thehistoricallinguistchannel.com is run by four enthusiastic linguists from different parts of the world:

lisa gotthard

Expat Swede settled in the UK since 2013. Lazy, but somehow still manages to work too much. Have travelled every continent, but still prefers to stay put most of the time. Russophile in a PC way, and a lover of cheese, cats, the Sims 3, spaghetti and linguistics.

I somehow managed to achieve a BA in Linguistics at the University of York, specialising in (cross-linguistic) formal syntax and semantic theory with a touch of historical English courses, to spice it up a bit. During my MSc studies in English Language at the University of Edinburgh (where I also met the masterminds behind the HLC), I was introduced to the marvellous under-explored abyss that is Older Scots syntax and thought it was a good idea to venture where few had gone before me. Boy, did I not know what was coming.

I am currently a PhD student at the University of Edinburgh, researching syntactic developments in the history of Scots and English. I mostly geek out over Germanic syntax, but do also enjoy the occasional agglutinative or polysynthethic morphology puzzle (looking at you, Swahili). I also tend to go on tangents over the politics involved in language, as have become clear from my blog posts.

rebekah layton

Nomadic American who has far too many hobbies: painting, waltzing, reading, playing the ukulele, alphabetizing other people’s DVDs…

Academically, I earned a Bachelor of Arts in English linguistics from Arizona State University and completed postgraduate work at the University of Edinburgh, specializing in the historical development of the English language (my favourite bedtime story). I have the Harry Potter books in five languages and counting (although I can’t read all of them…. yet).

The real love of my life is Old English.


riccardo battilani

Born in sunny Italy but adopted by rainy Scotland. I comprise half of the non-Swedish duo and one-fourth of the Awesome Quartet of the HLC, besides being the only Mediterranean raisin in this Germanic pudding.

I have an Honours Degree in Chinese Language and Culture which I obtained in Venice (how’s that for romantic glamour!), and I got my MSc in Linguistics at the University of Edinburgh (bet you’re starting to see a pattern here), where I’ve had the honour of meeting the three super-smart people you can see (and hear, and read) on this site.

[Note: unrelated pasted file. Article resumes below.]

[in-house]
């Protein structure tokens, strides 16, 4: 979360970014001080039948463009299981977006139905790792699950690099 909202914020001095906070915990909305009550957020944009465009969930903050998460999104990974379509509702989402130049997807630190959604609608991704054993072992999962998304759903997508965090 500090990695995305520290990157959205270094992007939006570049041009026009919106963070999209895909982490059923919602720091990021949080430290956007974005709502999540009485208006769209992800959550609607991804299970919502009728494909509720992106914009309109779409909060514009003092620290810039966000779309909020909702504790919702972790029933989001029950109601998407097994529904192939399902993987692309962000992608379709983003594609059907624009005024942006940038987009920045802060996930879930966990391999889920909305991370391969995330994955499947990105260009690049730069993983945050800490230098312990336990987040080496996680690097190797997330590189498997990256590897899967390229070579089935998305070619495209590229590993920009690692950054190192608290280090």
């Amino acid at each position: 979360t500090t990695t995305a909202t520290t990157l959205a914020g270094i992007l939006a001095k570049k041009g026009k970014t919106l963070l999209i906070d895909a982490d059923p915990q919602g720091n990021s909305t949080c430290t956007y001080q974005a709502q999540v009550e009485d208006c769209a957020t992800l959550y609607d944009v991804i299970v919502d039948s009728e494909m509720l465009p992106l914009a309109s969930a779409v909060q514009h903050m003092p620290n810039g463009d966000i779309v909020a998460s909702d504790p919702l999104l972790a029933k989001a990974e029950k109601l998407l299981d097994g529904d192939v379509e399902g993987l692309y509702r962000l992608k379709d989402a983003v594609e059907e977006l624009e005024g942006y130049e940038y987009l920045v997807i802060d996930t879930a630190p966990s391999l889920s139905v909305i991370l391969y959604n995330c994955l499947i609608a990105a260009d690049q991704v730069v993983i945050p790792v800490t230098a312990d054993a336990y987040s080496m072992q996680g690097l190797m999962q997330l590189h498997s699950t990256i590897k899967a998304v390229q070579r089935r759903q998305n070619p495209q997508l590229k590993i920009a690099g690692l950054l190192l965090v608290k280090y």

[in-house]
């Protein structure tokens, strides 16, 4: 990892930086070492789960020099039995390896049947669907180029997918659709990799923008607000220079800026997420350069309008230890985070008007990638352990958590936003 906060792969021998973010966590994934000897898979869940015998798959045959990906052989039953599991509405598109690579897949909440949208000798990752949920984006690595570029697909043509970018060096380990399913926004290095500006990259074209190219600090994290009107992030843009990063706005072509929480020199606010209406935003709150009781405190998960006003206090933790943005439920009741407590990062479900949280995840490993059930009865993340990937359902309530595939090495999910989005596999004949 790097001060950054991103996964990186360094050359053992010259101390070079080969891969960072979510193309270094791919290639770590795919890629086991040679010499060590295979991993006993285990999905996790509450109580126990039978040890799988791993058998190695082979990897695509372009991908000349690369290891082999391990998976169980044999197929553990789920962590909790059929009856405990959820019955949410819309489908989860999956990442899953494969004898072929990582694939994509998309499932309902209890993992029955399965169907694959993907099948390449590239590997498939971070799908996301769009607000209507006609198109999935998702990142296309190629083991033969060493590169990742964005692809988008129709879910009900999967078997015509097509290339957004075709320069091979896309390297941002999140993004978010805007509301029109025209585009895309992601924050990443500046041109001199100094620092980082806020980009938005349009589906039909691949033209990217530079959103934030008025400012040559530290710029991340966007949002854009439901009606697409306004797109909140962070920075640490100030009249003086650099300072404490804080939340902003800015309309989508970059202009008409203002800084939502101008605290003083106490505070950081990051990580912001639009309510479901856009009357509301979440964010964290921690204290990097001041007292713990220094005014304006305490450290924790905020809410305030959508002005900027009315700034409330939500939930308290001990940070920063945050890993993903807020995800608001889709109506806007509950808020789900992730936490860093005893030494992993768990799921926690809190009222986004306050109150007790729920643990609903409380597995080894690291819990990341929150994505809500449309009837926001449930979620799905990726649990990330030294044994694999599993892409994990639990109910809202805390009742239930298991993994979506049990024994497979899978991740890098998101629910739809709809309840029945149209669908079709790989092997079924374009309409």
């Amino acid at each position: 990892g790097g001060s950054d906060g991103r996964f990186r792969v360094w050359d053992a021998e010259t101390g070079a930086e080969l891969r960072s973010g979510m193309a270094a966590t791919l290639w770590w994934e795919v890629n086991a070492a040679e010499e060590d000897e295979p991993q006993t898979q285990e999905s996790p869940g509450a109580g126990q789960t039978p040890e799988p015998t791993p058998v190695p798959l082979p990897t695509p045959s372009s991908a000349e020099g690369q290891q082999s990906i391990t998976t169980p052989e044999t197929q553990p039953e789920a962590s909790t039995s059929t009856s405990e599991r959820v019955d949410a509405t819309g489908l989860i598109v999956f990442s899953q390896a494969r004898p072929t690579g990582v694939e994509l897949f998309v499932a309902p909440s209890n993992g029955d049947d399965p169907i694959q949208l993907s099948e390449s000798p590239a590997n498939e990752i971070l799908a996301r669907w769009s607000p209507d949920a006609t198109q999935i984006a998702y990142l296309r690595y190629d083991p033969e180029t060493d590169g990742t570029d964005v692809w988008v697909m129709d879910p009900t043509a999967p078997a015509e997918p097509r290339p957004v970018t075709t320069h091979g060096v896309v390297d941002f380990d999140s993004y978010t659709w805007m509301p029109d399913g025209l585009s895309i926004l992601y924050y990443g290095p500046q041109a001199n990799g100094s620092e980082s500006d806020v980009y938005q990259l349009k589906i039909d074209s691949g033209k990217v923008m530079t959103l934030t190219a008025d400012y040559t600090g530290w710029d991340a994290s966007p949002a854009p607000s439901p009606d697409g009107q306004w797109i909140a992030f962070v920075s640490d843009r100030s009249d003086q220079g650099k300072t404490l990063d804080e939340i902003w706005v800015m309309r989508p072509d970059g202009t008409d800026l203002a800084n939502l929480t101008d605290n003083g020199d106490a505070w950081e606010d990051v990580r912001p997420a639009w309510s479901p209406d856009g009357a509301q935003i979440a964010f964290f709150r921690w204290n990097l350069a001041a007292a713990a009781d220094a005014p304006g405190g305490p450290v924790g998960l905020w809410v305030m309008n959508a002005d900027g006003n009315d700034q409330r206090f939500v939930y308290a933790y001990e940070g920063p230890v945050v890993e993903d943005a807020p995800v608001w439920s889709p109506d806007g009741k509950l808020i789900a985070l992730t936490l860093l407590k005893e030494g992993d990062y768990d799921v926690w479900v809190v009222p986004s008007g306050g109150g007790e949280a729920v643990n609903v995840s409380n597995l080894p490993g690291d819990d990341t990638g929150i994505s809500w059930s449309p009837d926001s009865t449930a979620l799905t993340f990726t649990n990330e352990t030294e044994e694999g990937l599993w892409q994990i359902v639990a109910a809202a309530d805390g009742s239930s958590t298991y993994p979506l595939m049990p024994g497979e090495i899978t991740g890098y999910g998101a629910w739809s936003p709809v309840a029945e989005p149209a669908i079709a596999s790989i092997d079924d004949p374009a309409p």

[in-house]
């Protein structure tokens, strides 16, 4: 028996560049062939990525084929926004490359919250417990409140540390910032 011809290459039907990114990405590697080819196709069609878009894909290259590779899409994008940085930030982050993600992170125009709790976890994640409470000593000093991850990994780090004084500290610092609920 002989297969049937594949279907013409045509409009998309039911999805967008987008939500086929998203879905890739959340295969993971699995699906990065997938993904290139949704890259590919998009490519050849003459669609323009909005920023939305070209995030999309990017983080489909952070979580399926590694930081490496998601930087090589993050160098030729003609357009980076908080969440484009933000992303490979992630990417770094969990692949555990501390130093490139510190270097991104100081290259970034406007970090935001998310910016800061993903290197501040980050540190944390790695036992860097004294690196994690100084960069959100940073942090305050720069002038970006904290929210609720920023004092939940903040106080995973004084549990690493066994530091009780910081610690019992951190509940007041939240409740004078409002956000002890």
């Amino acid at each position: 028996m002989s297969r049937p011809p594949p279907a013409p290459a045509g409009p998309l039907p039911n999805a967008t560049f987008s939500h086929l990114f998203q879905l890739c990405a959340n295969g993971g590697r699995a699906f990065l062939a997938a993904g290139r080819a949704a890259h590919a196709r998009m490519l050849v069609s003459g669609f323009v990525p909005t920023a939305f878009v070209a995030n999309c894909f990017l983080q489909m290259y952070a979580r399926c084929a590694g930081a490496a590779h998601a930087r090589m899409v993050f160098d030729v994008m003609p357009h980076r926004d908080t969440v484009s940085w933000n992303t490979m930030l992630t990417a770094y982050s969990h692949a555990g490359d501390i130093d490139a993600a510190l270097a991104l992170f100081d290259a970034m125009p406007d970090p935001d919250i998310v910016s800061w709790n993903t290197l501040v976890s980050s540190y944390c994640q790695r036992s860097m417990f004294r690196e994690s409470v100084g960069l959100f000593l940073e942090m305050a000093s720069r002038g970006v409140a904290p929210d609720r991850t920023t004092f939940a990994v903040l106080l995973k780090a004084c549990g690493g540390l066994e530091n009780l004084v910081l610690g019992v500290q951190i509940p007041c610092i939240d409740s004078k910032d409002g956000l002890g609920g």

I specialise in Historical Linguistics but I’ve been known to glance at Field Linguistics from time to time. My favourite languages are Germanic, Celtic, Polynesian and Sino-Tibetan… oh who am I kidding, I love every single language on Earth. I’m also a conlanger, so if at any time I find that I don’t have enough languages to love, I can just make some up and love those. I’m a loving kind of guy.

I also came up with the name Historical Linguistics Channel, I’m kinda proud of that.

Sabina Nedelius

Your typical kind of boring person whose main interests lie in spending a lot of time with my hubby, my dog and, of course, family and friends. If I am doing something else, I enjoy reading and writing but tend to grow restless, at which point I typically trouble my hubby by redecorating (for the billionth time), manic cleaning and organising or (if I feel up to something less straining) playing Dragon Age (mostly skipping DA 2 for, what I feel, are obvious reasons).

Academically, I have a Bachelor of Arts in English with a specialization in Linguistics from the University of Gothenburg and a Master of Science in English Language, specialising in historical linguistics, from the University of Edinburgh. Currently, I am undertaking my PhD in English language at the University of Oslo, focusing on modernised punctuation in later editions of medieval literature.

My main area of interest is Middle English, particularly morphology, semantics and orthography (though historical dialectology tickles quite a bit too) but I also branch out to Old English and Proto-Germanic.